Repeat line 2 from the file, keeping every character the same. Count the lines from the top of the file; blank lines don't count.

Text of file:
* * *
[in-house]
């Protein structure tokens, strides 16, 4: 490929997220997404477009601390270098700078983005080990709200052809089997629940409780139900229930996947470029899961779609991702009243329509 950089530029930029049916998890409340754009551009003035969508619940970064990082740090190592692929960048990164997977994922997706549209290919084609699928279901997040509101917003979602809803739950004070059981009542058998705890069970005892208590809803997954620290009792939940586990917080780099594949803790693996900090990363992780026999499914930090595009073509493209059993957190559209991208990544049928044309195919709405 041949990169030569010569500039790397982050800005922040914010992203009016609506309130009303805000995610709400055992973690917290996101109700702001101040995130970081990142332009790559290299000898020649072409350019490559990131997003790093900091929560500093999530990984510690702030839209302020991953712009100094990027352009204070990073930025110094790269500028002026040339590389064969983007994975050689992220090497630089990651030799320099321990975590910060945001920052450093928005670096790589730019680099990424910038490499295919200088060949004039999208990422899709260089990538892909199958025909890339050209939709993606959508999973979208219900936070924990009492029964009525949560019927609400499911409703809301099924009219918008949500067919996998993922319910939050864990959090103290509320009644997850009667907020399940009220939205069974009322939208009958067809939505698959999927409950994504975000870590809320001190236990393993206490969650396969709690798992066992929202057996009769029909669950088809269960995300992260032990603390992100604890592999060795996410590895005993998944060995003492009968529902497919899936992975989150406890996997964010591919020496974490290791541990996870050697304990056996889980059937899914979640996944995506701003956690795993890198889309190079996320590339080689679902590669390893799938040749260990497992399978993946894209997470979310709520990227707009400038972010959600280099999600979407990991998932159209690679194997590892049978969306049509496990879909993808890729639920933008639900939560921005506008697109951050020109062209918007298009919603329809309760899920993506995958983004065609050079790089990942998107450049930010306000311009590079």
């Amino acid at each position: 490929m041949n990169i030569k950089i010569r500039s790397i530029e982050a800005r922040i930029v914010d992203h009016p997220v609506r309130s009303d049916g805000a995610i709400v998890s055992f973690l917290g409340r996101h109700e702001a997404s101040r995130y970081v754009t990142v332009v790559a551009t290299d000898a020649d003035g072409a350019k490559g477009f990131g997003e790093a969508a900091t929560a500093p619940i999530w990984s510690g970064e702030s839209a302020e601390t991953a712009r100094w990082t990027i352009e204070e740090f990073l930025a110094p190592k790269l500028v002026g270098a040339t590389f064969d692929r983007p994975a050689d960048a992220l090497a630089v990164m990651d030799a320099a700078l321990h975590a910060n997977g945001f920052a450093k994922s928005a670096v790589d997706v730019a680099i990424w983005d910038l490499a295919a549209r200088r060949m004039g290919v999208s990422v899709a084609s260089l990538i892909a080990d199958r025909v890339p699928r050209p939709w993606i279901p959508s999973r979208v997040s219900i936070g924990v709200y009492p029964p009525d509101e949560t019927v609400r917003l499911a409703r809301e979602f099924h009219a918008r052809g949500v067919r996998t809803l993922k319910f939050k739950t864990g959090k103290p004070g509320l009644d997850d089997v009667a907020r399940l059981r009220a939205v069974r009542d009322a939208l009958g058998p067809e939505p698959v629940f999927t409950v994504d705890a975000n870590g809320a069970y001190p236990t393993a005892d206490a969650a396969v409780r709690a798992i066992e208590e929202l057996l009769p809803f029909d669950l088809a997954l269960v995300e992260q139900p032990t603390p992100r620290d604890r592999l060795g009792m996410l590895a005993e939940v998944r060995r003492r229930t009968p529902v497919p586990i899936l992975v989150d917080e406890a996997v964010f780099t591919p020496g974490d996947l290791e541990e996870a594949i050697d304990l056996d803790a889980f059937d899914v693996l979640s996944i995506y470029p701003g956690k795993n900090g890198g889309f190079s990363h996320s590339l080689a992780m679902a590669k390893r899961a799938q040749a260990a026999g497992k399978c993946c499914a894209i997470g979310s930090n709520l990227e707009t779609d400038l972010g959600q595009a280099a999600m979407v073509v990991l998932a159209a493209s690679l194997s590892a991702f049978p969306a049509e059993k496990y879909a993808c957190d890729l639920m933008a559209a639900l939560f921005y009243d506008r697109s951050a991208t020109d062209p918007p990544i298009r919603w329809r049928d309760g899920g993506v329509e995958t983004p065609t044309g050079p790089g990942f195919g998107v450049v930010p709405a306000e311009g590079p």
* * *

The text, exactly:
């Protein structure tokens, strides 16, 4: 490929997220997404477009601390270098700078983005080990709200052809089997629940409780139900229930996947470029899961779609991702009243329509 950089530029930029049916998890409340754009551009003035969508619940970064990082740090190592692929960048990164997977994922997706549209290919084609699928279901997040509101917003979602809803739950004070059981009542058998705890069970005892208590809803997954620290009792939940586990917080780099594949803790693996900090990363992780026999499914930090595009073509493209059993957190559209991208990544049928044309195919709405 041949990169030569010569500039790397982050800005922040914010992203009016609506309130009303805000995610709400055992973690917290996101109700702001101040995130970081990142332009790559290299000898020649072409350019490559990131997003790093900091929560500093999530990984510690702030839209302020991953712009100094990027352009204070990073930025110094790269500028002026040339590389064969983007994975050689992220090497630089990651030799320099321990975590910060945001920052450093928005670096790589730019680099990424910038490499295919200088060949004039999208990422899709260089990538892909199958025909890339050209939709993606959508999973979208219900936070924990009492029964009525949560019927609400499911409703809301099924009219918008949500067919996998993922319910939050864990959090103290509320009644997850009667907020399940009220939205069974009322939208009958067809939505698959999927409950994504975000870590809320001190236990393993206490969650396969709690798992066992929202057996009769029909669950088809269960995300992260032990603390992100604890592999060795996410590895005993998944060995003492009968529902497919899936992975989150406890996997964010591919020496974490290791541990996870050697304990056996889980059937899914979640996944995506701003956690795993890198889309190079996320590339080689679902590669390893799938040749260990497992399978993946894209997470979310709520990227707009400038972010959600280099999600979407990991998932159209690679194997590892049978969306049509496990879909993808890729639920933008639900939560921005506008697109951050020109062209918007298009919603329809309760899920993506995958983004065609050079790089990942998107450049930010306000311009590079």